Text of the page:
4. Hi Ritu,

    Very well written. Many of my friends came back from Delhi who were to trek EBC. You took a bold step. Fantastic! Congrats.

    Did you trek EBC? We are group of 6 people going to EBC from 5th to 21st Oct. Any advice, please share.

    Regards,
    Abhay Kanjikar
    Gulliver Adventures and Travels
    Bangalore, India.

    Like

  5. Varsha Shetty

    Awesome!!!!!Had goose bumps reading ur blog!!!I totally wish I cud also pack my bags with grit ,determination and guts ….and set off….

    Like

  6. Sangeeta Singh

    Arduous journey, simply defined and captured. Bravo Ritu teasing us to get into shape and follow her footsteps.

    Like

  7. Anonymous

    You are truly brave. Lovely pictures and I should say, reading the blog made me go through your experience…. Keep posting more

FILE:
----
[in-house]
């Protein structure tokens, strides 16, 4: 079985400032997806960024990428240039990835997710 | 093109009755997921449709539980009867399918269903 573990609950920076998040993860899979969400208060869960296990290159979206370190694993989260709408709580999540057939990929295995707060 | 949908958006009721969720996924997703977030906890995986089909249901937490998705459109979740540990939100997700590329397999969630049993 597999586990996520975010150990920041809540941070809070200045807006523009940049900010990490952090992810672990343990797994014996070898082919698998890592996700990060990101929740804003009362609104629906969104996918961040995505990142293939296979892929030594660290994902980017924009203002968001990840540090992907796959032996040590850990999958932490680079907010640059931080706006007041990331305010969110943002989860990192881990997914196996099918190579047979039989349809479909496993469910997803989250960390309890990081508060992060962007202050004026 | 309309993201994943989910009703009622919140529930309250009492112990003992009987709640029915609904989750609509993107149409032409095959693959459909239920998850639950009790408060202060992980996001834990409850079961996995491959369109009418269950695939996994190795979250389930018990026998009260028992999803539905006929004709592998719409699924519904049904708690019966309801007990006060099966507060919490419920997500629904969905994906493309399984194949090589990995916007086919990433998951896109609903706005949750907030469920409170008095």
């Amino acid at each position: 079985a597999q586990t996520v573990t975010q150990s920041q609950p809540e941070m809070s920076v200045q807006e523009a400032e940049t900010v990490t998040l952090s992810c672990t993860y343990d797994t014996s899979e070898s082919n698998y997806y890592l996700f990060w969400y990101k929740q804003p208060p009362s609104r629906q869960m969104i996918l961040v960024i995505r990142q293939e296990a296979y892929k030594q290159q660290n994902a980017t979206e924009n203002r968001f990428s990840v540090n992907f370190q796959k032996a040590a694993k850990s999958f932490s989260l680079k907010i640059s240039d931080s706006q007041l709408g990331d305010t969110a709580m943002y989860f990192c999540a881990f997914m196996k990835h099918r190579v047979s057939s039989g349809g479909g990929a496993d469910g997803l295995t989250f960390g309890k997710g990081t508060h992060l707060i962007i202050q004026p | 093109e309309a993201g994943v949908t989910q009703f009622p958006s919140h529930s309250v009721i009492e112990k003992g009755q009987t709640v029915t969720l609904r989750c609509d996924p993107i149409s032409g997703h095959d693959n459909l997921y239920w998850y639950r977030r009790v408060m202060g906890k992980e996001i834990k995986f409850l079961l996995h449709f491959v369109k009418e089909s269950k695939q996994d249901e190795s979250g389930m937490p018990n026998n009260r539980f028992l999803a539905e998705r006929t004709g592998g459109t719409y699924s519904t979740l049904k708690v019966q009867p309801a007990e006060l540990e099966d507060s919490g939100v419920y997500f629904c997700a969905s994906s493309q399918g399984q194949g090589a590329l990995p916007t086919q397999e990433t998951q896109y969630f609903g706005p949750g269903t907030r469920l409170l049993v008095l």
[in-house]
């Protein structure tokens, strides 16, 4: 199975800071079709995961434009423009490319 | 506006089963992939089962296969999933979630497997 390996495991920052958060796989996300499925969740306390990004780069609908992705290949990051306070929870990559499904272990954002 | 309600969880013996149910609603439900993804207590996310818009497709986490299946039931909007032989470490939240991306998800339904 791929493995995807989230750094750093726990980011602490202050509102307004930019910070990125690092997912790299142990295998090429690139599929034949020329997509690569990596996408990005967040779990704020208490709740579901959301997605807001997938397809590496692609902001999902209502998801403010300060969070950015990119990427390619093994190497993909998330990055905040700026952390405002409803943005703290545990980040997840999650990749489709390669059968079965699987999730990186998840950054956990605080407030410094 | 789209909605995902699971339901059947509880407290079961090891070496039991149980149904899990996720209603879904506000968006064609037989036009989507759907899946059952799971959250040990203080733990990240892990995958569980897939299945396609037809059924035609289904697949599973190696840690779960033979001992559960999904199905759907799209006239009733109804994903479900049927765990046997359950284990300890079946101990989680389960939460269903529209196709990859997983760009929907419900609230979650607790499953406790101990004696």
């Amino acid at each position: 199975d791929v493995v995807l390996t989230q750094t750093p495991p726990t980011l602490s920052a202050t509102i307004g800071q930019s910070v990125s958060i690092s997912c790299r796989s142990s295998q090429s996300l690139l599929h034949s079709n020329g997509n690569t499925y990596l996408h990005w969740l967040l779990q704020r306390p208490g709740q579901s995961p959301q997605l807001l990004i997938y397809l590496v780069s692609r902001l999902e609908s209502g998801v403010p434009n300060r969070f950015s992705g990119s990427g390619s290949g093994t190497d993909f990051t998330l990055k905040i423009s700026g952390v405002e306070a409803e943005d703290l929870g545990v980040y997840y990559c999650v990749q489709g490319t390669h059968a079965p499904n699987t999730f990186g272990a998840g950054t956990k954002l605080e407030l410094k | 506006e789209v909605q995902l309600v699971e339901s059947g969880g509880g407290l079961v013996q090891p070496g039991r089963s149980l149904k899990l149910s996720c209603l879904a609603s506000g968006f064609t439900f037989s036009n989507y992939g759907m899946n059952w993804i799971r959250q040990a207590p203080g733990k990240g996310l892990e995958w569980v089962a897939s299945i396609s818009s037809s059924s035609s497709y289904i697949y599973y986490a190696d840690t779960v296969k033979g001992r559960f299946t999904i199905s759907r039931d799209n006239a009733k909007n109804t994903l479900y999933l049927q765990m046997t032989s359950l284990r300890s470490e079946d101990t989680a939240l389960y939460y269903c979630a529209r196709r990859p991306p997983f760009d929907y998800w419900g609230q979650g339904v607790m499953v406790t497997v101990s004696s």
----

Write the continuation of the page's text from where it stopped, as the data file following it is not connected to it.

Like

  8. pushpinder

    Hats off to you, young lady! Wonderfully penned down and great pictures to complement the write up. Needs guts and you are not wanting in that department. Don’t worry, the world has many more peaks that are beckoning.

    Liked by 1 person

  9. What more I can say or comment. You are an inspiration to so may people. Hats off to your determination, courage and never say die attitude. The pictures are mind blowing. Just loved each one of them. And yes while I reading ur experience it reminds me of my olden days when we were young and you use to recite these ghost stories. Beautifully written, which gives me a feeling as if I have been part of this trip along with you.
    Great going Ritu di…. and keep going strong….
    Our best are always with you…. Keep smiling …..

    Liked by 1 person

    • deepu

      Rajani Malik so true…her story recites are always like living those stories… Been part of it and cherish it.. Wish we really get inspired and pack our bags and guts (more importantly) and take that voyage…

      Liked by 1 person

  10. lifemastgm